One man against the whole world. Sent in by the system to fight an evil adversary. Then the system turns on him. Then…
Director Magilzh Thirumeni knows not to tinker with a good thing. If it ain’t broken, why fix it?
The adversary is remarkable for how unremarkable he is. A low profile drug lord who operates by stealth. So low key, he could ask you for a light at a train station, and you would barely notice him.
Then there is the system. A couple of cops – a woman and a man – are the face of it, until they are not. She is confident and determined and assertive; and he follows along.
They seem to have families, but the director couldn’t care less. These are professionals.
What do you do when your Tamil movie is set in Goa? When your cops are from Maharashtra and your drug lords from Gujarat?
You make them talk in normal Tamil. No idiotic accents, no unnecessary Hindi interjections with Tamil subtitles to sound authentic.
Everyone just speaks in conversational Tamil and that is how it should be. Because anything else would be a distraction, and Magilzh hates distractions.
The romance is cursory and hurried, possibly because Siva has better things to do than romancing Usha. Like fighting against the world.
When Siva – after a particularly grueling day – runs into a sad Usha, who earnestly complains to him about something rather inane, he breaks into an indulgent half smile. It could be the director smiling at his audience for complaining about how the romance feels rushed.
Right after a contrived road accident, Usha’s angry friend calls her shallow. “You think you are smart because you read Cosmo and Fifty Shades of Grey,” she tells her. And through the movie, Usha tries hard to stay true to that impression.
The romance here is so goofy, so obviously forced, that you want to like it.
Meanwhile, Magilzh must’ve borrowed Gautham Menon’s costumer for Hansika Motwani.
“But they’re both spelt ‘desert’ sir,” the high-school kid had protested. “How do I know if it means a sandy area where Nagarjuna sings Oh Priya Priya, or if it is someone running away from the army?”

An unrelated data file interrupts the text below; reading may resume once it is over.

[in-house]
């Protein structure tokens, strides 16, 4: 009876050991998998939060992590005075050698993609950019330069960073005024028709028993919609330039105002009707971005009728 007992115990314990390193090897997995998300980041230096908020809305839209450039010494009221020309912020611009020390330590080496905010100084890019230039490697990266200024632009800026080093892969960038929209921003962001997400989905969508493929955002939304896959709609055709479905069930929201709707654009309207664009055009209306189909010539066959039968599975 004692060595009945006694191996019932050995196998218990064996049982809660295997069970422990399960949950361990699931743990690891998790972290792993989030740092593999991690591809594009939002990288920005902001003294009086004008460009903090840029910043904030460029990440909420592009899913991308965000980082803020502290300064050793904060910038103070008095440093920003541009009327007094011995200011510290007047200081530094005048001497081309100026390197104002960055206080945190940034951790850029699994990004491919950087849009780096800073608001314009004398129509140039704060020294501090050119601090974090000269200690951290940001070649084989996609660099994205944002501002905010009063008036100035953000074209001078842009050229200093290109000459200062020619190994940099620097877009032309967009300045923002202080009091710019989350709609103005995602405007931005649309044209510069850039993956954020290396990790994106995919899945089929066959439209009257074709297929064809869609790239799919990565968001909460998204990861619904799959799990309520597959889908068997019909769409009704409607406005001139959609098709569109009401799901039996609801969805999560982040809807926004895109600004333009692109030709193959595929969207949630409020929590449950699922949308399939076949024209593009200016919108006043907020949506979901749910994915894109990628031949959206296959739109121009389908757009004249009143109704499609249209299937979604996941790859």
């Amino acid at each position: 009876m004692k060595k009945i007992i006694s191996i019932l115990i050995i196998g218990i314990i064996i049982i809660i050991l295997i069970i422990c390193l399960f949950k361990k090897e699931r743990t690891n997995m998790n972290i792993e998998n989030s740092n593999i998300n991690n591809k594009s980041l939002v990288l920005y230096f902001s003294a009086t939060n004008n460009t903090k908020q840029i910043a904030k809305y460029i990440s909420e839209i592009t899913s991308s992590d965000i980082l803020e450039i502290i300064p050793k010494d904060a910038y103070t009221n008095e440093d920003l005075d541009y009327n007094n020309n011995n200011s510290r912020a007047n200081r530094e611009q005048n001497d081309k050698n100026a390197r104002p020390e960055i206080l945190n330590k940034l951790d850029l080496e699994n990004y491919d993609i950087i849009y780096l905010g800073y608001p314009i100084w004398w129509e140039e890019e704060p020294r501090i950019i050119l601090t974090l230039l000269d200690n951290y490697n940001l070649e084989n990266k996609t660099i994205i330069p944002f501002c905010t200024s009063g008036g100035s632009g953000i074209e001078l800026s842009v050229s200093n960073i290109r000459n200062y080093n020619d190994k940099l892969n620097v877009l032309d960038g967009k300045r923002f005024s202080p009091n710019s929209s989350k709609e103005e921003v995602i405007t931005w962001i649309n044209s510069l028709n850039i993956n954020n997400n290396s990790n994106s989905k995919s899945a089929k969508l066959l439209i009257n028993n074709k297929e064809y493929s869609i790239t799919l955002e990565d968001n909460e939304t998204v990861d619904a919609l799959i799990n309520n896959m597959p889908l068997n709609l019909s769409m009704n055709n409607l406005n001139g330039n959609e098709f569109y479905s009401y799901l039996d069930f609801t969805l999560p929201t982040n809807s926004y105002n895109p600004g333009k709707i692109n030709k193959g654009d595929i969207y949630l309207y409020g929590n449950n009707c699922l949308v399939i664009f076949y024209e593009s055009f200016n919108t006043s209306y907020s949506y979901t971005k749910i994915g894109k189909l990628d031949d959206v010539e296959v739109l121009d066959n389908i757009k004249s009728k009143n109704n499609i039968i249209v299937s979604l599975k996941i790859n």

“In English,” his wise teacher said, “you judge words by context. The same expression could mean different things in different contexts.”
He could’ve been talking about Arya.
But to the director’s credit, Arya’s limited repertoire does nothing to take away from the movie. You barely see it, unless you look for it.
Meagamann is relentlessly focused. Save for the barely-there romantic track, the script never veers from its central conceit.
One man, fighting the world.
And fight he does. A lot, using pen knifes, guns and other such dangerous and not-so-dangerous implements.
The stunts are crisp, bloody and violent. Arya’s Siva does not look like someone you want to mess with.
The writing is crisp too. Even the most inane of scenes has a grander purpose eventually. Most everything is setup logically.
Except that one time, with an all too convenient cellphone theft. And the inevitable Tamil movie curse: The rollback scene – “30 nimidangalukku munbu” – to explain things that are best left unexplained. And the Ghajini hangover, where any hero worth his salt has to plaster newspaper clippings and post-it notes on a wall.
But still, the writing is crisp.
The director must like clean endings. Even as the end credits roll, he decides to tie that one loose knot left untied. Just so.
S Thaman’s score blends into the background, barely noticeable. Which is how it should be. The songs move along in a hurry, punctuated by a lot of talking.
The locations and the camerawork stay true to the script. This is the Goa of warehouses and container ships, not beaches with pretty women in bikinis.
Even when there is a gorgeous church in the background, the camera hugs the protoganists; it is here to tell you a grim story, not show you pretty locales.
It has a good story to tell.
The Meaghamann review is a Silverscreen original article. It was not paid for or commissioned by anyone associated with the movie. Silverscreen.in and its writers do not have an advertising relationship with movies that are reviewed on the site.